• [slide 13] Worldwide, we are seeing a significant loss of ecosystem services from forested lands. Forests provide food, wood, water, wildlife, recreation, spiritual renewal, and much more. The families I described once enjoyed all these things, but the dynamics of our modern world have contributed to the degradation not only of their livelihoods, but also of their local forests and the ecosystem services they absolutely depend on.
  • [slide 14] Finally, the two families I described, though living half a world apart, find their fates inextricably linked. The global economy, climate change, invasive species—all these and more make us mutually interdependent in ways we might not even fully realize. We can no longer afford to focus entirely on our own backyards.


Building Relationships to the Land
I think we are starting to recognize that we could do better, but we aren’t quite sure how. [slide 15] One place to look might be the writings of Aldo Leopold. [click, click] Leopold strongly supported protected areas and he championed wilderness, but his writings focus mainly on building personal relationships to the land. [click] His famous land ethic entails a voluntary relationship to nature based on personal insight and experience. While he supported a strong regulatory framework, he argued that regulations alone won’t get you conservation.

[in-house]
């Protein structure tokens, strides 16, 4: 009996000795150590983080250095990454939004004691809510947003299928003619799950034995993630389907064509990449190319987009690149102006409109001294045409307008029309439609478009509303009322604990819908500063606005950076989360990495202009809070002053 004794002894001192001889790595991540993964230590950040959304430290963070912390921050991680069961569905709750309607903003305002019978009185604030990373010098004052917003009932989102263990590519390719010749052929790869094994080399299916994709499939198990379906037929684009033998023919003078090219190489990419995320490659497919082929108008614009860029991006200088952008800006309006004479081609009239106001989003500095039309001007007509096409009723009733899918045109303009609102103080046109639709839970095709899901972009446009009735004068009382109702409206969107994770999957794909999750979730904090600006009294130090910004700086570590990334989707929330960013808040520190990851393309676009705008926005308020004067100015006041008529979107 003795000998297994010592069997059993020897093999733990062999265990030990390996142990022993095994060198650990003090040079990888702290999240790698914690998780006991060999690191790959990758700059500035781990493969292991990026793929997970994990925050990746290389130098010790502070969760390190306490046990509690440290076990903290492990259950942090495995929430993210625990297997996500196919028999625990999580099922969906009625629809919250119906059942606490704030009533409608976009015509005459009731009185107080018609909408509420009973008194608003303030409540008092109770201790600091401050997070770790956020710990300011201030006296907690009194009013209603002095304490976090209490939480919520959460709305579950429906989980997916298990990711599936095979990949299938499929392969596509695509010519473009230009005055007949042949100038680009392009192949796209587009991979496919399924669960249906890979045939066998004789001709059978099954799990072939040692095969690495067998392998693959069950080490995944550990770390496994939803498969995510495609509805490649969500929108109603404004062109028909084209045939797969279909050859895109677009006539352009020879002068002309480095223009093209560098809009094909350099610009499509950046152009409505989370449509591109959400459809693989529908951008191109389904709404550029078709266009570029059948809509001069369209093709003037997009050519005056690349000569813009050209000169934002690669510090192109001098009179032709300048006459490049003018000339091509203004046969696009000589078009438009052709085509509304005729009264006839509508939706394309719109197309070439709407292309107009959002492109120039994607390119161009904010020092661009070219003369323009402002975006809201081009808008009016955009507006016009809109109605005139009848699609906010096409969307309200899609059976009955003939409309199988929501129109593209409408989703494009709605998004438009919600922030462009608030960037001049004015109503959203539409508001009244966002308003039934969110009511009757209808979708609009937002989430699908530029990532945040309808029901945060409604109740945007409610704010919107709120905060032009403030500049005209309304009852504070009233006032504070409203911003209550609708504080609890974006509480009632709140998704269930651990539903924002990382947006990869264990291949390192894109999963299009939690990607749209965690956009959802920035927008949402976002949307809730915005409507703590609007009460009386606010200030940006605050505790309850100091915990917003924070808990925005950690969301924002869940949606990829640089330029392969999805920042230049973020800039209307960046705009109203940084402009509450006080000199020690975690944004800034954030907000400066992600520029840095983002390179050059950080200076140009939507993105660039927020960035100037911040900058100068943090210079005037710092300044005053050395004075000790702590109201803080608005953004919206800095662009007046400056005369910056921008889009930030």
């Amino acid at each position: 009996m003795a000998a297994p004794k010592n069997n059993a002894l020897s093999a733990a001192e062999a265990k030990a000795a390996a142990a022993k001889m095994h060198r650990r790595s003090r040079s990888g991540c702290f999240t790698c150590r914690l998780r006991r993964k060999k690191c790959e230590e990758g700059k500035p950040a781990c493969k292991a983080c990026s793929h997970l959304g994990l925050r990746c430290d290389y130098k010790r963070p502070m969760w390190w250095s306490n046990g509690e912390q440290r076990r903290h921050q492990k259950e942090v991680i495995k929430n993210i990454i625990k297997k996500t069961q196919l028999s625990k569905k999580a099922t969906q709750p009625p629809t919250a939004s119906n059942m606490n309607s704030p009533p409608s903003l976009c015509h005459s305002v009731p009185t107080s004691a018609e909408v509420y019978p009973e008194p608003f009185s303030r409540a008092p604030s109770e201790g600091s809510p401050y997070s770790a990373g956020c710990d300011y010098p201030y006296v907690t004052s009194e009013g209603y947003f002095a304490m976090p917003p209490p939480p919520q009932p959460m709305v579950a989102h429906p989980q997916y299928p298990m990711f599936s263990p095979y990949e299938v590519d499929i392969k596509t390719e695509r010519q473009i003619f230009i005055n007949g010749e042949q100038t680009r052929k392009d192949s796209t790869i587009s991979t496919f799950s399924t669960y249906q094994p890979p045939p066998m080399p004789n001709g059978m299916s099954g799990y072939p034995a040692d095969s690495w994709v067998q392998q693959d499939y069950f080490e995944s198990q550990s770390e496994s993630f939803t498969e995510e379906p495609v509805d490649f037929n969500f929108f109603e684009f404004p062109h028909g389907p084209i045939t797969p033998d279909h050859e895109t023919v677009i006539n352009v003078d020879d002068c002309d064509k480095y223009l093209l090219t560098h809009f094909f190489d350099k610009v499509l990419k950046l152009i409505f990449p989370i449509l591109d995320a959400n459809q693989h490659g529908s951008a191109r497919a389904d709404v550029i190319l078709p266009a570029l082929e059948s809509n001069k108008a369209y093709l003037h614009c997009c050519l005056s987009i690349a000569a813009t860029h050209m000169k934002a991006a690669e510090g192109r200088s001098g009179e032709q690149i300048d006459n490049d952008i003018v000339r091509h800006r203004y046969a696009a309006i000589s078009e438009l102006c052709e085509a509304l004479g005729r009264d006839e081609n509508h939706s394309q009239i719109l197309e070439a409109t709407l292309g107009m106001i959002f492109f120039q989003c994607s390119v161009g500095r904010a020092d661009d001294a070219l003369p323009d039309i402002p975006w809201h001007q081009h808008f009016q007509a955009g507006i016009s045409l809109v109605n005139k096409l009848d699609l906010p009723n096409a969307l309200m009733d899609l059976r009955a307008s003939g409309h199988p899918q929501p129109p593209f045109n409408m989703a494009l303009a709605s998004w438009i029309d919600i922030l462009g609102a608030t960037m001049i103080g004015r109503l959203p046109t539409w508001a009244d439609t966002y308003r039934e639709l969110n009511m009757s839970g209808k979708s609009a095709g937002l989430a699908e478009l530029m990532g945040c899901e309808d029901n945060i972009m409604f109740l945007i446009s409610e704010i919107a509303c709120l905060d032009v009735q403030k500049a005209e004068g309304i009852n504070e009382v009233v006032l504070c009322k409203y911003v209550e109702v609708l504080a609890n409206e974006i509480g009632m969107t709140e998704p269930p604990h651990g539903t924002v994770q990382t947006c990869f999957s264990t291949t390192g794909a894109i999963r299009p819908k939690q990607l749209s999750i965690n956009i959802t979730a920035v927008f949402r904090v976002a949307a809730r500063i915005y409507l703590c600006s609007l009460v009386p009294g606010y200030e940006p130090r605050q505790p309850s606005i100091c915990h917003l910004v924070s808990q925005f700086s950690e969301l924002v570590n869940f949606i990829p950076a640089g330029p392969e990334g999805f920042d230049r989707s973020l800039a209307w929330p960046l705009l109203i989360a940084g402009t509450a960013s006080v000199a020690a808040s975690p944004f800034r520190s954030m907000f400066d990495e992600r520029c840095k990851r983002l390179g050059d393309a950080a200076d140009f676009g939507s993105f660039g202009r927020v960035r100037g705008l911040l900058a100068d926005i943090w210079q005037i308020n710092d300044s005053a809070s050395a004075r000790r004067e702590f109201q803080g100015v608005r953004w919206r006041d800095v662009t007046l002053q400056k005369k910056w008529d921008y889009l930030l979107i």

[slide 16] Maybe Leopold was onto something. [click, click] Maybe we ought to be focusing less on the land per se and more on building relationships to the land. If we look at forests in terms of relationships, our thinking becomes more holistic, because we reintegrate the people who live on the land into our thinking about it.